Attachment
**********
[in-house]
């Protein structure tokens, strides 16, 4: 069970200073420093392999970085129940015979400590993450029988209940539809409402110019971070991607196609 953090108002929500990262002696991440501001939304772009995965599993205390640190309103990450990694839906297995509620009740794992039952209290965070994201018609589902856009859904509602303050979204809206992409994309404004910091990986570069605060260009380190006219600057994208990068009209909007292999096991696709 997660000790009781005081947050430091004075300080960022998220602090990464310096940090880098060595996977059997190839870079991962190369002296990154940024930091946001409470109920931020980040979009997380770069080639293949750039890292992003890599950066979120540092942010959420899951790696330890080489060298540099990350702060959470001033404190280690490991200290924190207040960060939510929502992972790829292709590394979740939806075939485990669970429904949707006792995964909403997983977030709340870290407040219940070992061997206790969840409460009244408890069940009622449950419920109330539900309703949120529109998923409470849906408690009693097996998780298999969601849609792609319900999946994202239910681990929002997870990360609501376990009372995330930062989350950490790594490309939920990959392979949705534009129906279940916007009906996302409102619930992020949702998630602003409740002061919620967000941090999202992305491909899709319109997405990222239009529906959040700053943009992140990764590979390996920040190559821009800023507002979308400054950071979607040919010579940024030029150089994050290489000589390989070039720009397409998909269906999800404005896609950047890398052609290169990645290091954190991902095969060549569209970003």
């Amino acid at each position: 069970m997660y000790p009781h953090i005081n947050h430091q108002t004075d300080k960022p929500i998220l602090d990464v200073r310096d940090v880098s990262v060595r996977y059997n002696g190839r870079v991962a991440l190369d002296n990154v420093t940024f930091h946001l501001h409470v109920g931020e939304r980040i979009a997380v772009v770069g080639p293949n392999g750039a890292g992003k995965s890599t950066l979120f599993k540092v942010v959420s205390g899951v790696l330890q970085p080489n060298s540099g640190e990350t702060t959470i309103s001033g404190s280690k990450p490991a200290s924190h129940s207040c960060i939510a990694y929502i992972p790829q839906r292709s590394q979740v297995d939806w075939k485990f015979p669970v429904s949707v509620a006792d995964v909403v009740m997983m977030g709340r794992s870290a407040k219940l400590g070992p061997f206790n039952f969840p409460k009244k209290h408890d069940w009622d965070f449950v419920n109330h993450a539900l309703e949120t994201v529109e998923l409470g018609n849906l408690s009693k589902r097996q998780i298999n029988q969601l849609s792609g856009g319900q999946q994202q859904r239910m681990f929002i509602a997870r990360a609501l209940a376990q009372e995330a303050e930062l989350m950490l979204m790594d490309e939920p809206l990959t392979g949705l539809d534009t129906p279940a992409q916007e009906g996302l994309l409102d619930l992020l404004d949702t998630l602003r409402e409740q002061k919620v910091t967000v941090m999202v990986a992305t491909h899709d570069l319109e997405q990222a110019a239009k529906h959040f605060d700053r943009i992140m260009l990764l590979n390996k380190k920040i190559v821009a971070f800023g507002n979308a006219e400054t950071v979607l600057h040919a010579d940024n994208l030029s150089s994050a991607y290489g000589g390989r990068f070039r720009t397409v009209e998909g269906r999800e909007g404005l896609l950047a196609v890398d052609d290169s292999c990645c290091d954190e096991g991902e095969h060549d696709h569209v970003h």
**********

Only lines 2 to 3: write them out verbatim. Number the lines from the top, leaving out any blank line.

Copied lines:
């Protein structure tokens, strides 16, 4: 069970200073420093392999970085129940015979400590993450029988209940539809409402110019971070991607196609 953090108002929500990262002696991440501001939304772009995965599993205390640190309103990450990694839906297995509620009740794992039952209290965070994201018609589902856009859904509602303050979204809206992409994309404004910091990986570069605060260009380190006219600057994208990068009209909007292999096991696709 997660000790009781005081947050430091004075300080960022998220602090990464310096940090880098060595996977059997190839870079991962190369002296990154940024930091946001409470109920931020980040979009997380770069080639293949750039890292992003890599950066979120540092942010959420899951790696330890080489060298540099990350702060959470001033404190280690490991200290924190207040960060939510929502992972790829292709590394979740939806075939485990669970429904949707006792995964909403997983977030709340870290407040219940070992061997206790969840409460009244408890069940009622449950419920109330539900309703949120529109998923409470849906408690009693097996998780298999969601849609792609319900999946994202239910681990929002997870990360609501376990009372995330930062989350950490790594490309939920990959392979949705534009129906279940916007009906996302409102619930992020949702998630602003409740002061919620967000941090999202992305491909899709319109997405990222239009529906959040700053943009992140990764590979390996920040190559821009800023507002979308400054950071979607040919010579940024030029150089994050290489000589390989070039720009397409998909269906999800404005896609950047890398052609290169990645290091954190991902095969060549569209970003």
């Amino acid at each position: 069970m997660y000790p009781h953090i005081n947050h430091q108002t004075d300080k960022p929500i998220l602090d990464v200073r310096d940090v880098s990262v060595r996977y059997n002696g190839r870079v991962a991440l190369d002296n990154v420093t940024f930091h946001l501001h409470v109920g931020e939304r980040i979009a997380v772009v770069g080639p293949n392999g750039a890292g992003k995965s890599t950066l979120f599993k540092v942010v959420s205390g899951v790696l330890q970085p080489n060298s540099g640190e990350t702060t959470i309103s001033g404190s280690k990450p490991a200290s924190h129940s207040c960060i939510a990694y929502i992972p790829q839906r292709s590394q979740v297995d939806w075939k485990f015979p669970v429904s949707v509620a006792d995964v909403v009740m997983m977030g709340r794992s870290a407040k219940l400590g070992p061997f206790n039952f969840p409460k009244k209290h408890d069940w009622d965070f449950v419920n109330h993450a539900l309703e949120t994201v529109e998923l409470g018609n849906l408690s009693k589902r097996q998780i298999n029988q969601l849609s792609g856009g319900q999946q994202q859904r239910m681990f929002i509602a997870r990360a609501l209940a376990q009372e995330a303050e930062l989350m950490l979204m790594d490309e939920p809206l990959t392979g949705l539809d534009t129906p279940a992409q916007e009906g996302l994309l409102d619930l992020l404004d949702t998630l602003r409402e409740q002061k919620v910091t967000v941090m999202v990986a992305t491909h899709d570069l319109e997405q990222a110019a239009k529906h959040f605060d700053r943009i992140m260009l990764l590979n390996k380190k920040i190559v821009a971070f800023g507002n979308a006219e400054t950071v979607l600057h040919a010579d940024n994208l030029s150089s994050a991607y290489g000589g390989r990068f070039r720009t397409v009209e998909g269906r999800e909007g404005l896609l950047a196609v890398d052609d290169s292999c990645c290091d954190e096991g991902e095969h060549d696709h569209v970003h």